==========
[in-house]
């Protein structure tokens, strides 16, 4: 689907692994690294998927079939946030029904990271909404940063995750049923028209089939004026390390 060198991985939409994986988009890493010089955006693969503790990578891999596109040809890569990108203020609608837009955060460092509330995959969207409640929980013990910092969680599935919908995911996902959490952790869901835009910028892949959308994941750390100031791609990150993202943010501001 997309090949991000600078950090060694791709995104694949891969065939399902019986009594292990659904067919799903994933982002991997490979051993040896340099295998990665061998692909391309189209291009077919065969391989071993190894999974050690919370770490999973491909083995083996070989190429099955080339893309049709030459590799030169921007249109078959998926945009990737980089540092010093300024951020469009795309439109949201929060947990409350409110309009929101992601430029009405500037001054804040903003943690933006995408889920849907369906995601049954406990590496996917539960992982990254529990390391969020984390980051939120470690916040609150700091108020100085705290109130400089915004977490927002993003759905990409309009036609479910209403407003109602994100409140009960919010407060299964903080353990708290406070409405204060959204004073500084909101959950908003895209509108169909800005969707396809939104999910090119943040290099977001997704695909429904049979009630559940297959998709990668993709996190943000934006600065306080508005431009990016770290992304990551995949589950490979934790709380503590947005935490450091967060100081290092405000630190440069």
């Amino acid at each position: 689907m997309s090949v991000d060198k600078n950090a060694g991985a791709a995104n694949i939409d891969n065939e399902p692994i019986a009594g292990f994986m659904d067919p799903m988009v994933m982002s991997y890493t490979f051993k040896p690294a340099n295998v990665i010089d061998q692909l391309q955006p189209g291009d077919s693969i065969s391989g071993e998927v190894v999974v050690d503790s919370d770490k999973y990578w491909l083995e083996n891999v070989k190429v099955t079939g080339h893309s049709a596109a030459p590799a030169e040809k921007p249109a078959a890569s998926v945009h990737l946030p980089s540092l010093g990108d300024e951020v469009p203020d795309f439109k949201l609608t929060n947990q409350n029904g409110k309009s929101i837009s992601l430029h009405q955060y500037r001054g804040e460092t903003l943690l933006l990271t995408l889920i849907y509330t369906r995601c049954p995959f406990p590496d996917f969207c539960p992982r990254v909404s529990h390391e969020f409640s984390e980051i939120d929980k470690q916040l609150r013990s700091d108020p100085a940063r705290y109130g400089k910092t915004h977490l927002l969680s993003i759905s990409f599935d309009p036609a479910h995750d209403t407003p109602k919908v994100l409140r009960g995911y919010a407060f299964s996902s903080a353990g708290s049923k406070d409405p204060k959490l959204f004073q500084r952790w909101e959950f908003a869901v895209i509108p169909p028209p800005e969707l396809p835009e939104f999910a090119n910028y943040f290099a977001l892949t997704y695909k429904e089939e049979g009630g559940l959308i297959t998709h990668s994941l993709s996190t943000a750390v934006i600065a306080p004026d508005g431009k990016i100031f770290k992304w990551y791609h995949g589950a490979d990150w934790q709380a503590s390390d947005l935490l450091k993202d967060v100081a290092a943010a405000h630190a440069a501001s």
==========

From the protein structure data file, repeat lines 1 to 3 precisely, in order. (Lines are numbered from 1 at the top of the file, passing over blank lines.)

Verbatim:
[in-house]
């Protein structure tokens, strides 16, 4: 689907692994690294998927079939946030029904990271909404940063995750049923028209089939004026390390 060198991985939409994986988009890493010089955006693969503790990578891999596109040809890569990108203020609608837009955060460092509330995959969207409640929980013990910092969680599935919908995911996902959490952790869901835009910028892949959308994941750390100031791609990150993202943010501001 997309090949991000600078950090060694791709995104694949891969065939399902019986009594292990659904067919799903994933982002991997490979051993040896340099295998990665061998692909391309189209291009077919065969391989071993190894999974050690919370770490999973491909083995083996070989190429099955080339893309049709030459590799030169921007249109078959998926945009990737980089540092010093300024951020469009795309439109949201929060947990409350409110309009929101992601430029009405500037001054804040903003943690933006995408889920849907369906995601049954406990590496996917539960992982990254529990390391969020984390980051939120470690916040609150700091108020100085705290109130400089915004977490927002993003759905990409309009036609479910209403407003109602994100409140009960919010407060299964903080353990708290406070409405204060959204004073500084909101959950908003895209509108169909800005969707396809939104999910090119943040290099977001997704695909429904049979009630559940297959998709990668993709996190943000934006600065306080508005431009990016770290992304990551995949589950490979934790709380503590947005935490450091967060100081290092405000630190440069």
């Amino acid at each position: 689907m997309s090949v991000d060198k600078n950090a060694g991985a791709a995104n694949i939409d891969n065939e399902p692994i019986a009594g292990f994986m659904d067919p799903m988009v994933m982002s991997y890493t490979f051993k040896p690294a340099n295998v990665i010089d061998q692909l391309q955006p189209g291009d077919s693969i065969s391989g071993e998927v190894v999974v050690d503790s919370d770490k999973y990578w491909l083995e083996n891999v070989k190429v099955t079939g080339h893309s049709a596109a030459p590799a030169e040809k921007p249109a078959a890569s998926v945009h990737l946030p980089s540092l010093g990108d300024e951020v469009p203020d795309f439109k949201l609608t929060n947990q409350n029904g409110k309009s929101i837009s992601l430029h009405q955060y500037r001054g804040e460092t903003l943690l933006l990271t995408l889920i849907y509330t369906r995601c049954p995959f406990p590496d996917f969207c539960p992982r990254v909404s529990h390391e969020f409640s984390e980051i939120d929980k470690q916040l609150r013990s700091d108020p100085a940063r705290y109130g400089k910092t915004h977490l927002l969680s993003i759905s990409f599935d309009p036609a479910h995750d209403t407003p109602k919908v994100l409140r009960g995911y919010a407060f299964s996902s903080a353990g708290s049923k406070d409405p204060k959490l959204f004073q500084r952790w909101e959950f908003a869901v895209i509108p169909p028209p800005e969707l396809p835009e939104f999910a090119n910028y943040f290099a977001l892949t997704y695909k429904e089939e049979g009630g559940l959308i297959t998709h990668s994941l993709s996190t943000a750390v934006i600065a306080p004026d508005g431009k990016i100031f770290k992304w990551y791609h995949g589950a490979d990150w934790q709380a503590s390390d947005l935490l450091k993202d967060v100081a290092a943010a405000h630190a440069a501001s």